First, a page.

Imagine you’re sitting in a forest, soothing melodies chiming in all around you. There’s a keyboard in front of you, and color-coordinated blobs approach you. Instead of repeating the melody you hear as in most other rhythm games, you must hit the keys according to the pitch you hear. This is furusoma, the new mobile game from music-game connoisseur Masaya Matsuura.
Matsuura has created some of the most inspirational rhythm games of all-time. Some would even credit his first title, the quirky hip-hop styled PaRappa the Rappa (1996), as popularizing the rhythm game genre. Given this, it shouldn’t be much of a surprise to find out that Matsuura’s a musician outside of his involvement with videogames. From the mid-1980s to the mid-1990s, Matsuura rose to fame within the prog-rock-pop band PSY•S, before announcing their eventual disbandment in 1996. This was around the same time that Matsuura flung himself headfirst into game development, founding game company NanaOn-Sha back in 1993. Through his company, he created some of the most iconic PlayStation titles of the console’s lifespan.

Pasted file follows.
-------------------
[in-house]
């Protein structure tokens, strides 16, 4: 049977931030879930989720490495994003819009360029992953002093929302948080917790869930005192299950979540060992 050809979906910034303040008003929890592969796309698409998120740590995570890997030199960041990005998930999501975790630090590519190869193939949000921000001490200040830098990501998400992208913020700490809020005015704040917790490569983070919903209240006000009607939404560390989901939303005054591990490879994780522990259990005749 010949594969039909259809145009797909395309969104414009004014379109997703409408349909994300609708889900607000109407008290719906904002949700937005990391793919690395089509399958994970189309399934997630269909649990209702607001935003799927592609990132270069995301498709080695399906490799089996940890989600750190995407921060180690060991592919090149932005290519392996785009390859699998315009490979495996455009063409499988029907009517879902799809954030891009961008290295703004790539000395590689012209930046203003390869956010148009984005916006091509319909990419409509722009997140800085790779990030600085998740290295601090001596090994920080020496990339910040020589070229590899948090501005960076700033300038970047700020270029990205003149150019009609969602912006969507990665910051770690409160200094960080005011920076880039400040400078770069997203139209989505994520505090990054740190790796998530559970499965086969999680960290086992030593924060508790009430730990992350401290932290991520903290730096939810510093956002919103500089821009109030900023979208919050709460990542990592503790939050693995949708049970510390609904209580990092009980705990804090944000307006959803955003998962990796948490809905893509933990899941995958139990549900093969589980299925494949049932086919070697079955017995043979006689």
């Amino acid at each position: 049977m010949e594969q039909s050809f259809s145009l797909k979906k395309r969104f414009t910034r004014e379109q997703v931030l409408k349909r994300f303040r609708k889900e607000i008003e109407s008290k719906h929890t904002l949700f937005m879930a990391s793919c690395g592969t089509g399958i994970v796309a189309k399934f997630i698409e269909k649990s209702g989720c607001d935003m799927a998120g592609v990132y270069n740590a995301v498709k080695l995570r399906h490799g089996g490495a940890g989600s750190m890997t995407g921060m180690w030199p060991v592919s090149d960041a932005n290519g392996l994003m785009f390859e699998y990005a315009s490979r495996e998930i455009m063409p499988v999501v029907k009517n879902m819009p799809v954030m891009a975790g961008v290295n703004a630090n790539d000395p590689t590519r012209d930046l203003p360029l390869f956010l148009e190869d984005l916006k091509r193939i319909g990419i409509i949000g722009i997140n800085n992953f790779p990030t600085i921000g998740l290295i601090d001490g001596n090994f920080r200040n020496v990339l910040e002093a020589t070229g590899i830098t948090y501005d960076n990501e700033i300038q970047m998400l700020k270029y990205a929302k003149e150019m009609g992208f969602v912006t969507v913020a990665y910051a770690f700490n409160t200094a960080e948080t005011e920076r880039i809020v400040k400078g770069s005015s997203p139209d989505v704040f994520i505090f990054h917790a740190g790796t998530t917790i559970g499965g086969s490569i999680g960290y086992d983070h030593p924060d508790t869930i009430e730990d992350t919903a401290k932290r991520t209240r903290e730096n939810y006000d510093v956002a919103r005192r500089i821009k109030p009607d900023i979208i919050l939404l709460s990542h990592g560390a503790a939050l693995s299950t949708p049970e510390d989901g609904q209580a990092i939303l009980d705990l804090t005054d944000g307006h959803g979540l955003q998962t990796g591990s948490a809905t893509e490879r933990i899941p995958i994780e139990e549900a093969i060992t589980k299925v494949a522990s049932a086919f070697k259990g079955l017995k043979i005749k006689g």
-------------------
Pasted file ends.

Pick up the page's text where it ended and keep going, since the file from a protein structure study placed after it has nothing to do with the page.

The mobile furusoma’s a new type of music game. Instead of relying on parroting melodies or syncing up notes simultaneously with the music, the goal instead is to match pitches. The pitches are color-coded per ominous blob that approaches and shines its hue onto its corresponding keyboard key. “You must respond to the pitch to move the music forward,” explained Matsuura in a pre-recorded presentation for the IGDA Switzerland Demo Night. Hit the wrong note, and points are deducted from the player’s overall score. It’s not so much about complementing the music, but making it come alive.
While Matsuura’s hardly been at the forefront of music games since his iconic PlayStation classics, he’s remained prolific in the industry. He’s generated a few sleeper titles (like the 2007 iPod game Musika), and a couple critical misses (even within another collaboration with PaRappa the Rapper character designer Rodney Greenblat). He even contributed music to the Apple TV-based Harmonix game Beat Sports (2015). But where he brought the rhythm genre to prominence with the undeniably charming PaRappa the Rapper and UmJammer Lammy (1999), and proved his worth as an innovator with the uniquely generative Vib-Ribbon (1999), furusoma doesn’t leave Matsuura with anything left to prove, just that he’s here to stay.